If you’re concerned about privacy and the idea of ​​DeepMind having access to your smartphone activity scares you a bit, Google says all machine learning happens on the device itself, not in the cloud. . Notably, it’s the first DeepMind technology to be applied on-device, not in the cloud. (Similarly, Google’s tiny facial recognition camera, Clips, uses on-device AI.)

I’ll take a little slice

Usually, when you search for an app on Android, the app icon itself appears, along with any other relevant results on the device or on the web. With Android Pie, Google will show you embedded information in apps, giving you interactive app features right in search results. At a high level, Google says, this is the company’s new approach to “remote content.”

An often-used example is how photos show up in system searches. If you use your phone to search for a destination, like “Hawaii,” you won’t just get results for the Hawaii time zone or flights to Hawaii. You’ll also see Google Photos results from your Hawaii vacation. It’s also good for navigation shortcuts; If you search for “data”, you’ll get all the web results you’d expect for “data”, but you’ll also have quick access to the mobile data tab in your phone settings. Google likes to use Lyft as an example: search results for “Lyft” will include estimated times and fares for trips to work and home. This is similar in some ways to Siri Shortcuts on iOS, but instead of assigning a custom phrase to an app action, it’s just a matter of searching for that app and bringing up the potential action.

On the background

The idea that Facebook could be listening to our conversations through smartphone microphones is one of the most persistent and as yet unproven conspiracy theories on the web. Android Pie will make this theory even more dubious. The software update “restricts access to the microphone, camera, and all SensorManager sensors from inactive apps,” the company said around the time the new operating system was announced for the first time. This means that once the app goes into “background” status – you are no longer using it – that app will lose access to your phone’s mic, and if an app tries to access your camera , an error message is generated. Given how intrusive app permissions can seem, this is a welcome update.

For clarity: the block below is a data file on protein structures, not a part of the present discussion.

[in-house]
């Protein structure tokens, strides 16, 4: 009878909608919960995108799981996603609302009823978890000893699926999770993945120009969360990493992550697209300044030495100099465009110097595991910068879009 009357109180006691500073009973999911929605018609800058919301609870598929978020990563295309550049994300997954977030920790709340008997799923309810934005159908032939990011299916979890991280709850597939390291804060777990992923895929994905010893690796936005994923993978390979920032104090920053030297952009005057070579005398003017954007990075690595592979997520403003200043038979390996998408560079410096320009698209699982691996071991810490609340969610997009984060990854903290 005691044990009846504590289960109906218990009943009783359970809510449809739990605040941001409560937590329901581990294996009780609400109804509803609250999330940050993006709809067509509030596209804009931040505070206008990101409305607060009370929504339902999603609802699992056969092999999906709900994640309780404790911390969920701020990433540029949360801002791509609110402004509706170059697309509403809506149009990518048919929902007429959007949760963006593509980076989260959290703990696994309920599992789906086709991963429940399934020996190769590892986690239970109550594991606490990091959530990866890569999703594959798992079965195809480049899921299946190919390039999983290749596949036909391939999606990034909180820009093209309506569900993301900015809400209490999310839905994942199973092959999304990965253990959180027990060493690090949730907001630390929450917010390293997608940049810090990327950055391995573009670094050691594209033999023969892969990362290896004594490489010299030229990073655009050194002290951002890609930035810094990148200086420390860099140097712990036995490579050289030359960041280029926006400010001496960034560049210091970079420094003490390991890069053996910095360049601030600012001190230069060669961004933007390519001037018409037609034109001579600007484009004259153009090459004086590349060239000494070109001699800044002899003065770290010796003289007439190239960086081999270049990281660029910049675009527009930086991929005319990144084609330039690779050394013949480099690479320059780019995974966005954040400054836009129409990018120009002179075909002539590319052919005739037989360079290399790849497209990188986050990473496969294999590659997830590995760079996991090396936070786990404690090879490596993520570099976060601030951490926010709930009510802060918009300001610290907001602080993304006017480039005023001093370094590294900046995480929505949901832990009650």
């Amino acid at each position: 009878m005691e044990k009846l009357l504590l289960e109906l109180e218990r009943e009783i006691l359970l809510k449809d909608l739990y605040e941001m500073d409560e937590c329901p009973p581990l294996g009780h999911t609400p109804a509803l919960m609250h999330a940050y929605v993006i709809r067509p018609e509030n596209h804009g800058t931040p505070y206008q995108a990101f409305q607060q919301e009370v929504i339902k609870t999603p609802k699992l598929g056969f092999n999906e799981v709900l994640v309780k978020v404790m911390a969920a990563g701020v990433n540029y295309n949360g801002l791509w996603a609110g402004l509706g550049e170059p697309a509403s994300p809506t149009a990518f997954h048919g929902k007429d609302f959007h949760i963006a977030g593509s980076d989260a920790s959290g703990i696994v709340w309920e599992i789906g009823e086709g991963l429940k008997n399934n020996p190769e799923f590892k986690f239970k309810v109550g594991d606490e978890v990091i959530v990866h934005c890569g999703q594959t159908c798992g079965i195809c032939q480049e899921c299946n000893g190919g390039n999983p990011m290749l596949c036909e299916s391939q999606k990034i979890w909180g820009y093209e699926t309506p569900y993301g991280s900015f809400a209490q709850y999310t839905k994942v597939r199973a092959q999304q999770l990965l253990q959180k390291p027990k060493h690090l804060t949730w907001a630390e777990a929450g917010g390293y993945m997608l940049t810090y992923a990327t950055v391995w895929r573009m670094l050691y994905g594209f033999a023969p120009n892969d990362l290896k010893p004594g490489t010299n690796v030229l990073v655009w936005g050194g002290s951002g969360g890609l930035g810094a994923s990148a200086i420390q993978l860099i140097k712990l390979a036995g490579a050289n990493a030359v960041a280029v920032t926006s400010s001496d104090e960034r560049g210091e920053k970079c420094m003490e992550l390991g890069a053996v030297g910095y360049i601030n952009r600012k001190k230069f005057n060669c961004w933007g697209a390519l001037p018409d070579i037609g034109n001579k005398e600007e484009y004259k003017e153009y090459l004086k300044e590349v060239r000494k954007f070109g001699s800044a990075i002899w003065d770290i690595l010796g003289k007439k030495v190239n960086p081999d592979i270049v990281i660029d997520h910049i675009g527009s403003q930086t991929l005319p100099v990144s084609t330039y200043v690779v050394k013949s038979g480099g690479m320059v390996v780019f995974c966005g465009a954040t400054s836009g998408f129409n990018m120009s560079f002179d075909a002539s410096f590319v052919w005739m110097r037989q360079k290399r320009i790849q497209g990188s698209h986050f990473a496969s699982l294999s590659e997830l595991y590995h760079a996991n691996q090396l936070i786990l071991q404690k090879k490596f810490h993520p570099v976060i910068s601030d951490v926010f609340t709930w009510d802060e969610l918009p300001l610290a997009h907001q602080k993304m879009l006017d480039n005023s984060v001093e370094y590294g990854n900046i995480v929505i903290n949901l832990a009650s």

Android Pie includes other new privacy features. Google has created a separate permissions category, called Call_Log, which requires developers to ask for explicit permission to access users’ call logs, rather than lumping everything into a single “Phone” permission group. And developers also need to ask permission before running a Wi-Fi scan (which allows an app to collect your location data). Android Pie also blocks HTTP connections by default and instructs apps to use HTTPS connections instead. This is consistent with Chrome’s recent move to HTTPS on the desktop.

Leave me alone

New tools are coming to Android to help you limit your phone usage, or at least get a clearer picture of it.


Google’s new “digital wellbeing” software is the only part of the Android Pie operating system that will still be in beta for a bit longer. This latest version of the software includes a sign-up flow where people can now sign up for the Wellness beta, but again, these features will officially launch in the fall. Also: This will only work on Pixel phones to begin with.